HNH’s Argument for Deplatforming

It is obvious that clear and objective standards need to be defined before one can even begin to formulate an apt judgement on the “hatred” of a single book, not to speak of an author entire. HNH not only does not provide anything of the sort, but it evidently has no intention of doing so. We have not the faintest idea why it puts Tomislav Sunić on the same list as Arnold Leese. HNH evidently prefers to follow the convenient path laid down by the ADL and the SPLC, delivering arbitrary “authoritative” judgements on men, ideas, and associations without ever so much as hinting at what criteria it might be using to produce them.

Though HNH nowhere indicates any standards or criteria for identifying “nazi, racist and Holocaust denial literature,” it does provide two arguments in defense of its desire to ban this kind of literature from major sellers: first, “that major mainstream book sellers … should not profit from extreme hate content such as this”; second, “that these extreme books and authors gain respectability by virtue of their publications being available on the websites of trusted and mainstream sellers.”

To begin with the second argument, HNH claims that the presence of a given book, say, on Amazon, gives that book’s contents a certain respectability in the popular regard. We evidently must conclude then that self-destructive and indiscriminate drug use, the deliberate employment of violence against political adversaries, the forcible overthrow of the state, Islamicist anti-Westernism and antisemitism, uxoricide—we could go on—have all “gained respectability” thanks to the presence on Amazon of specific titles. Is HNH prepared to do something about any of this, I wonder?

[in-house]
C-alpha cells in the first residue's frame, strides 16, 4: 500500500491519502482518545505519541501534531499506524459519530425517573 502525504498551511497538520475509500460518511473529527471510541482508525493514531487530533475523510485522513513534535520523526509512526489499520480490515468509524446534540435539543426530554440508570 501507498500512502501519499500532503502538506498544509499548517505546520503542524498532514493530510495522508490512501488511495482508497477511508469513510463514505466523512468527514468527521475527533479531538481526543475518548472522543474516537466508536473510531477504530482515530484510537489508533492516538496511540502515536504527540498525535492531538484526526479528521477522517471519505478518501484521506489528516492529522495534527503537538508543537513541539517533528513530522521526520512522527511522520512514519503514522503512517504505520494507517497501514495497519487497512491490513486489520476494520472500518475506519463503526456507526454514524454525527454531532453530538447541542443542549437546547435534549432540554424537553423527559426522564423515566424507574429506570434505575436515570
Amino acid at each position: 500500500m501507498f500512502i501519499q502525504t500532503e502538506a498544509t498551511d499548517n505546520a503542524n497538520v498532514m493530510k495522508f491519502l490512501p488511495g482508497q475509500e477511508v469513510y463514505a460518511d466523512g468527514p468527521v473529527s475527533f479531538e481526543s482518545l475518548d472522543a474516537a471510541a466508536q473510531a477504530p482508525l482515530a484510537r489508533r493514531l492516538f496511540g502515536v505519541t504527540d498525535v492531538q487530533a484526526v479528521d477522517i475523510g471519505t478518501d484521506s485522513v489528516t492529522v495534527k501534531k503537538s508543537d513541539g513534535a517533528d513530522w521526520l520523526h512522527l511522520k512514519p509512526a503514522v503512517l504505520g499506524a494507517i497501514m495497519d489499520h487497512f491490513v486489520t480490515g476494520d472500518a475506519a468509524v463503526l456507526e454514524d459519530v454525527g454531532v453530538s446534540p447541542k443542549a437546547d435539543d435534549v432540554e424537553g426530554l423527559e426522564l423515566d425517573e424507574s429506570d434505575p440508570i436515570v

If the overall argument is simply that respectable booksellers should restrict themselves to selling respectable material—very well, there is something to be said for this. But one must be consistent here: one must recognize that the entire book market, on Amazon or wherever else you please, has become a mephitic sewer in desperate need of radical cleansing—and one must campaign accordingly. Until HNH is prepared to place The Communist Manifesto beside The Protocols of the Elders of Zion as examples of “dangerous books,” “moral degeneracy” amidst its other three lists, and the Far Left beside the “Far Right” as  categories of “extremism,” its campaign will never be anything other than an instance of wretched, dogmatic, and hypocritical partisanship—as indeed the entire organization has always been.